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Questions for Mr. Bush | The Nation

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Questions for Mr. Bush

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The Bush Administration has vigorously and effectively responded to the terrorist attack of September 11. The country seems united behind that effort. Certainly there was no hint of a doubt in the repeated standing ovations Congress gave the President's State of the Union address, including his bold declaration that the war on terrorism has just begun. The President singled out Iran, Iraq and North Korea as the most likely next targets of America's aroused ire against terrorists and governments that attempt to acquire weapons of mass destruction that we, the Russians, the British, the French, the Chinese, the Indians, the Pakistanis and the Israelis already possess.

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George McGovern
George McGovern, senator from South Dakota from 1962 to 1980 and Democratic candidate for President in 1972, is the...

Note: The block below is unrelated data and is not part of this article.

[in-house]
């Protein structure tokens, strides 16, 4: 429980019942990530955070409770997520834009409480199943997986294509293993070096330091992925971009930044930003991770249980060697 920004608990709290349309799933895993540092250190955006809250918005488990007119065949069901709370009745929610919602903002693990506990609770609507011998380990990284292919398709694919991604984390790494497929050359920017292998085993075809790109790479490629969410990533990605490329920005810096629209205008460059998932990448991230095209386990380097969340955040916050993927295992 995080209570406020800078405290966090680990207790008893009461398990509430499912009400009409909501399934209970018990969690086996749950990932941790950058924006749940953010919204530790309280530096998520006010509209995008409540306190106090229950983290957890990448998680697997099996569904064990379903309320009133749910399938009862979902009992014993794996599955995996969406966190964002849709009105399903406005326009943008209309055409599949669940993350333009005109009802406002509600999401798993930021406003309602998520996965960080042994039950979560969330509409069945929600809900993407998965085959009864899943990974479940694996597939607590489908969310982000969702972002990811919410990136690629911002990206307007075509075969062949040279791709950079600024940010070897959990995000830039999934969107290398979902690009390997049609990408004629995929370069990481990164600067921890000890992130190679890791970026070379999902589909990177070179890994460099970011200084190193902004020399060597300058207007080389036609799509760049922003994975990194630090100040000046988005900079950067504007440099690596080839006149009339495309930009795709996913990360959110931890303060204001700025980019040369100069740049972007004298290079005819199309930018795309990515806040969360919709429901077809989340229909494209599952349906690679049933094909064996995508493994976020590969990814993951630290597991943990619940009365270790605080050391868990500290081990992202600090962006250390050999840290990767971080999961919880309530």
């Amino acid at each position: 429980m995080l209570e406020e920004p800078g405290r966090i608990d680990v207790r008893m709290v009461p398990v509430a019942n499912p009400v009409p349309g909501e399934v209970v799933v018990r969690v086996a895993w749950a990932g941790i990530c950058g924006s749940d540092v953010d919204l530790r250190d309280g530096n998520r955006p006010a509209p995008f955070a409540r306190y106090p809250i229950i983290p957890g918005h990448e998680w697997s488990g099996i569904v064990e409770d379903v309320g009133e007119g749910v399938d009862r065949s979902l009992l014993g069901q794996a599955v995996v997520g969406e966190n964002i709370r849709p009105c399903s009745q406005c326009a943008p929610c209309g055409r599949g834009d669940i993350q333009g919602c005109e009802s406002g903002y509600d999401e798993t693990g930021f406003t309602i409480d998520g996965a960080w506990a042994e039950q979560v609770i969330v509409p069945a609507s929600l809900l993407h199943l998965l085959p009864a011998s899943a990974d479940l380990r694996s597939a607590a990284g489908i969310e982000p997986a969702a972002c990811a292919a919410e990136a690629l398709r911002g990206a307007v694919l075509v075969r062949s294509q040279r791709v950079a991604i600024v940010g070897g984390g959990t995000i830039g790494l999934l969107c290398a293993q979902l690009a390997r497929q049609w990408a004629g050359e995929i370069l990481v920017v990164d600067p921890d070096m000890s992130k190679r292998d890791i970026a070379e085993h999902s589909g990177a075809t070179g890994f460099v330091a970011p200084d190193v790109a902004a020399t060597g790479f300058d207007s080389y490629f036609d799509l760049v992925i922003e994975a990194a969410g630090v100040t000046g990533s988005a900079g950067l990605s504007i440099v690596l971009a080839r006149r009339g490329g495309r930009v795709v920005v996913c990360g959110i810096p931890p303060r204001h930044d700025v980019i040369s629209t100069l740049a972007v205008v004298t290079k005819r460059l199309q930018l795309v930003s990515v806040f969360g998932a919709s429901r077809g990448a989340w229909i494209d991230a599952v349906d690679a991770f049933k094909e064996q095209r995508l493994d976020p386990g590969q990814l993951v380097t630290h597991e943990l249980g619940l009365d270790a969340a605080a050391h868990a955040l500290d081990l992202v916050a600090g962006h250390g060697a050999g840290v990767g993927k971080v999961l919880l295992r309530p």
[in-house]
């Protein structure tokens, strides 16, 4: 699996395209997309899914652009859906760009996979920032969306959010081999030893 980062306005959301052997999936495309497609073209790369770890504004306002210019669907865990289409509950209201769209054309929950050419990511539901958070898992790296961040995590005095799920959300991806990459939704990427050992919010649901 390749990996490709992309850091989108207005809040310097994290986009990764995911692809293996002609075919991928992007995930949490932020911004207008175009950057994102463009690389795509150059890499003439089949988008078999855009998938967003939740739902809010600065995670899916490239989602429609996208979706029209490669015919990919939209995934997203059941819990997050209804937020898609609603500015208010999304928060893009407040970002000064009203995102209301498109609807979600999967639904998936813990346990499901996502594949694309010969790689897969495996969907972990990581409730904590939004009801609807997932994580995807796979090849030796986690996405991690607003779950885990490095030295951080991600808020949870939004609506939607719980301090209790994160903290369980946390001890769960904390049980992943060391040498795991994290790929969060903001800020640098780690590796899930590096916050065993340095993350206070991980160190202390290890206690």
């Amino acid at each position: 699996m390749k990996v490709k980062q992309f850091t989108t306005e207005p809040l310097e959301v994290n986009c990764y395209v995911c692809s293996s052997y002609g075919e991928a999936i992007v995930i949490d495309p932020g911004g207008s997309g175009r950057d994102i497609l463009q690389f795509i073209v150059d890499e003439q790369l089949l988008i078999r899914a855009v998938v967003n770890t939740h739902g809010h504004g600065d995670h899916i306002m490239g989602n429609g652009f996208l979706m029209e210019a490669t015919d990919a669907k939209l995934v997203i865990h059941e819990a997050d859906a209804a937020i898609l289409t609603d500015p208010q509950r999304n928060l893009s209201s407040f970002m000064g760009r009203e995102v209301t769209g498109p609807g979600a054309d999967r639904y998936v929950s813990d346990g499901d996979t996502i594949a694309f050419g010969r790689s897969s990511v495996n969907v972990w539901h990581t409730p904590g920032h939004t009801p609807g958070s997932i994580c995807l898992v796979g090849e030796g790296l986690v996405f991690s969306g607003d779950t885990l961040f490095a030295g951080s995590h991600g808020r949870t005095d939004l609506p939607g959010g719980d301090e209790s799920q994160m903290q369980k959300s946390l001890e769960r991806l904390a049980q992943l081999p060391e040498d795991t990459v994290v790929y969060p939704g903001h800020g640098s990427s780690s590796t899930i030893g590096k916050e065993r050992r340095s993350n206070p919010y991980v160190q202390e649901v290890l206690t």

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A challenge to the President's moral integrity, wayward policies and strategies as he leads the American people deeper into war.

On the twenty-fifth anniversary of the murders of four American
churchwomen in El Salvador, George McGovern and Representative Jim
McGovern journey to El Salvador to assess what has changed and how the
legacy of the churchwomen affect human rights worldwide.

No longer in government, I do not have the benefit of national security briefings or Congressional committee deliberations. So perhaps instead of making assertions, it may be more appropriate for me to ask some questions that have been on my mind both before and since September 11.

Which course might produce better results in advancing American security? Is it by continuing to boycott, diplomatically and commercially, such countries as Iran, Iraq, North Korea, Libya and Cuba and threatening to bomb them? Or would we be better off opening up diplomatic, trade and travel relations with these countries, including a well-staffed embassy in each? If we are fearful of a country and doubtful of its intentions, wouldn't we be safer having an embassy with professional foreign service officers located in that country to tell us what is going on?

Our leaders frequently speak of "rogue nations." But what is a rogue nation? Isn't it simply one we have chosen to boycott because it doesn't always behave the way we think it should? Do such nations behave better when they are isolated and boycotted against any normal discourse? What do we have to lose in talking to "rogue nations" diplomatically, trading with them commercially and observing their economic, political and military conditions?